When I food shop in Dubai, I fill my cart with pomegranates from Iran, Alfonsine mangoes from India and pineapples from the Philippines. I buy cucumbers from Lebanon or organically grown Emirati ones. I buy labneh, haloum cheese, a salty yogurt drink we call dough. We used to buy Lebanese and Afghan bread and Basmati rice in kilos before we started workout regiments.
At Spinneys or Choitrams we skip the very expensive imported cheeses, the bluberries and rasberries, the peaches and nectarines that make it to our super market produce section. They have traveled too far and are the export produce, which are not always the best.
When I come to Switzerland, I skip the 5 swiss franc single pomegranate or the 7 swiss franc single mango, for the same reasons. I prefer my food not to carry too much mileage with it!
Instead, while in Geneva, I chose to eat their specialties. We indulge in a grand variety of very good breads, setting aside any protein diets I may have undertaken in Dubai. My kids tell the man at the cafe on Sundays that we don't have croissants and pain au chocolat in Dubai. They are mistaken. We just don't eat them there. Somehow the pastries there will never be formulated to taste like Swiss ones.
In Dubai, instead of croissants, my children savour manaeesh (thyme baked pizzas) as breakfast treats and they have the best cupcakes, which have been baked by our closest friends.
When and if I shop at Manor, the rather fancy super market (although not the fanciest), I select the buffala mozarella or the burratta mozarella (which my father introduced me to in San Remo), succulently soft and tangy mozarellas, that float in buckets of their own water. I also buy fresh carpaccio of beef or dried beef swiss style for our sandwiches. I buy the more gourmet bottled variety of tuna rather than the canned kind. We also select a variety of flavored swiss yogurts and cottage cheese. If we listen closely we can almost hear the cows in the distance!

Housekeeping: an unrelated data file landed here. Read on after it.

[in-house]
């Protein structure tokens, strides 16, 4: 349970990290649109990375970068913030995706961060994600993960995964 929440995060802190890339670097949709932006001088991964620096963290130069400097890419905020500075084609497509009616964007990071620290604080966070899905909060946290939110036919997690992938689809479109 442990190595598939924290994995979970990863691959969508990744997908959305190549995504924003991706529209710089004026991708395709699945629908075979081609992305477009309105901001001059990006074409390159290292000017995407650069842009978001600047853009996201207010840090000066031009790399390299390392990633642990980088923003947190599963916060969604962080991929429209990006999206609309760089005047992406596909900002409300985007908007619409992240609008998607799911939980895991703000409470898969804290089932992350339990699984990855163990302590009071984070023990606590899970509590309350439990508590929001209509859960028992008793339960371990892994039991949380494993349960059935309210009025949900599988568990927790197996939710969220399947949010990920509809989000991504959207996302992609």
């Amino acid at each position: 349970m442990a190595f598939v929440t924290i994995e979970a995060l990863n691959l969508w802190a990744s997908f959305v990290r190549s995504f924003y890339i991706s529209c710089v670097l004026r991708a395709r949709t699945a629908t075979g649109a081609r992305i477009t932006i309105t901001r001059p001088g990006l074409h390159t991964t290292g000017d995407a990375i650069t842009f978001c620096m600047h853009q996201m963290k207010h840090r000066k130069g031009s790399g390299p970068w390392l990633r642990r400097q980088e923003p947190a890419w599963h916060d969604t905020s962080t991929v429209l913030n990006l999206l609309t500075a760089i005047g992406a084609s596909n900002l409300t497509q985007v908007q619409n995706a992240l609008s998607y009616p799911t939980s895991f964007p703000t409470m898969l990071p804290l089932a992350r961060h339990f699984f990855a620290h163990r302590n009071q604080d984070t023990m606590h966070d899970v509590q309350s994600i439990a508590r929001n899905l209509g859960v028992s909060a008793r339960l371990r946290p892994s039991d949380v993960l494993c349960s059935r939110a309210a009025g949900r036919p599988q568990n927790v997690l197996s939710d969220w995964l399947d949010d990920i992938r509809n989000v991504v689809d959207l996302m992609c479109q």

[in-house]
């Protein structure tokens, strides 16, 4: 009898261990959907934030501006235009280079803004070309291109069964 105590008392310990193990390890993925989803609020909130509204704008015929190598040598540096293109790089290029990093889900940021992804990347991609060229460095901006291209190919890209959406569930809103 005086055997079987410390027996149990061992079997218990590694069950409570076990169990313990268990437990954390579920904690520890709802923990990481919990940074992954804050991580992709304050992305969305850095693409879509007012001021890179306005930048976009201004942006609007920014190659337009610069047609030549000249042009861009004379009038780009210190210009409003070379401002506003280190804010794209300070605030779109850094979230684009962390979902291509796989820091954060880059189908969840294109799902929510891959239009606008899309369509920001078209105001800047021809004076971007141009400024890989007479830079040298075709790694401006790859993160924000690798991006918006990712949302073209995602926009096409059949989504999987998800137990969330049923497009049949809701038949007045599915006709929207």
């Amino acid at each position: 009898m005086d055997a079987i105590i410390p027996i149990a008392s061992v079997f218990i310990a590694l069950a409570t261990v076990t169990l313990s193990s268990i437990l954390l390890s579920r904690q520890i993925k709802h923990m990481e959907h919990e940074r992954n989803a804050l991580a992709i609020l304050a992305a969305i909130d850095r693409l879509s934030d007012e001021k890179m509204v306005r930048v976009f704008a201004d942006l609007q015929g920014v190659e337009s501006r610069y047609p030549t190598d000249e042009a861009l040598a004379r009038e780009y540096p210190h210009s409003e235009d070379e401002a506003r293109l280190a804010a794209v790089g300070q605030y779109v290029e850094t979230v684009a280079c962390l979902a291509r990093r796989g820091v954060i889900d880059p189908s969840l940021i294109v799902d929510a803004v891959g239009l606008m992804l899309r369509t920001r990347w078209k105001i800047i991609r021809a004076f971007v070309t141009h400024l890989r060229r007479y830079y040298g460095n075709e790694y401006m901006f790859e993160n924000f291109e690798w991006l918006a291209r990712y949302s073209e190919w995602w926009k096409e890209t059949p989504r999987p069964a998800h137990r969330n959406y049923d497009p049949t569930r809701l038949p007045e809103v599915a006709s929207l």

My favorite shopping experience, probably because I am my father's daughter, remains the market days, on saturday and wednesday mornings. Imagine a market of fruit, vegetables and flowers practically at your doorstep! We run for the cherries in June and July and buy them by the kilos, to take as snack for the park. We select the orange-red abricots and ask for crunchy peaches and nectarines, the size of tennis balls! Come August, the cherries are still available but very expensive. Now we buy 250g at a time, especially for my husband who hasn't had them all summer! I also have a variety of figs to choose from, purple, black, blue or green! Raspberries and blueberries make the finest desserts or toppings on yogurt and cereal!
Today, I wore a wool sweater to the market. As I was ordering my favorite Alpine fruit, I remembered that autumn was approaching and we will return to Dubai, for the purchase and enjoyment of tropical fruit.
September 4, 2010
Posted by PinkTaxiBlogger at 2:43 PM
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Reading your entry during Ramadan made me salivate! Your description of fresh local produce made my my mouth water! My tummy is grumbling.... I totally agree with the philosophy of eating fresh local produce in country. It tastes so much better!ReplyDelete
Statistically,men hate shopping of any sort,worse of all food shopping.I am one of the minority who love shopping fruits and vegetables,and even supermarket shopping!ReplyDelete
I started going to shop with our driver in Beirut souks at the age of six,and never stopped.In the early Dubai days,I used to frequent the vegetable,meat and fish markets.Piles of produce,colorful and inviting would give me relaxation and satisfaction.Later I graduated into shopping at Union Coop and Choithram,since the birds left the nest,and our needs became small.
Summers in France gave me delightful experience shopping in the open marches Menton and Nice;but nothing compares to the Mercato of San Remo!When members of the family disperse to do clothes shopping in the Italian boutiques,or my wife goes bargain hunting in the Tuesday&Saturday open market,I delve into the main food market where I buy the best fruits,vegetables and cheese.I have my special supplier of free range eggs,wild mushroom "cep",Parmigiano Reggiano,dried tomatoes and other Italian delicacies of high quality and competitive prices.My favorite butcher is Bernar in the old Menton market,who sends me the best poultry,turkey,veal and merges you can ever find.
As the Ete 2010 comes to a close,we drove to the beautiful town of Antibe this Sunday morning,and fell on a lovely vibrant Sunday open market!I forced myself not to indulge in my favorite habit,but left with colorful memories that will last me through next summer!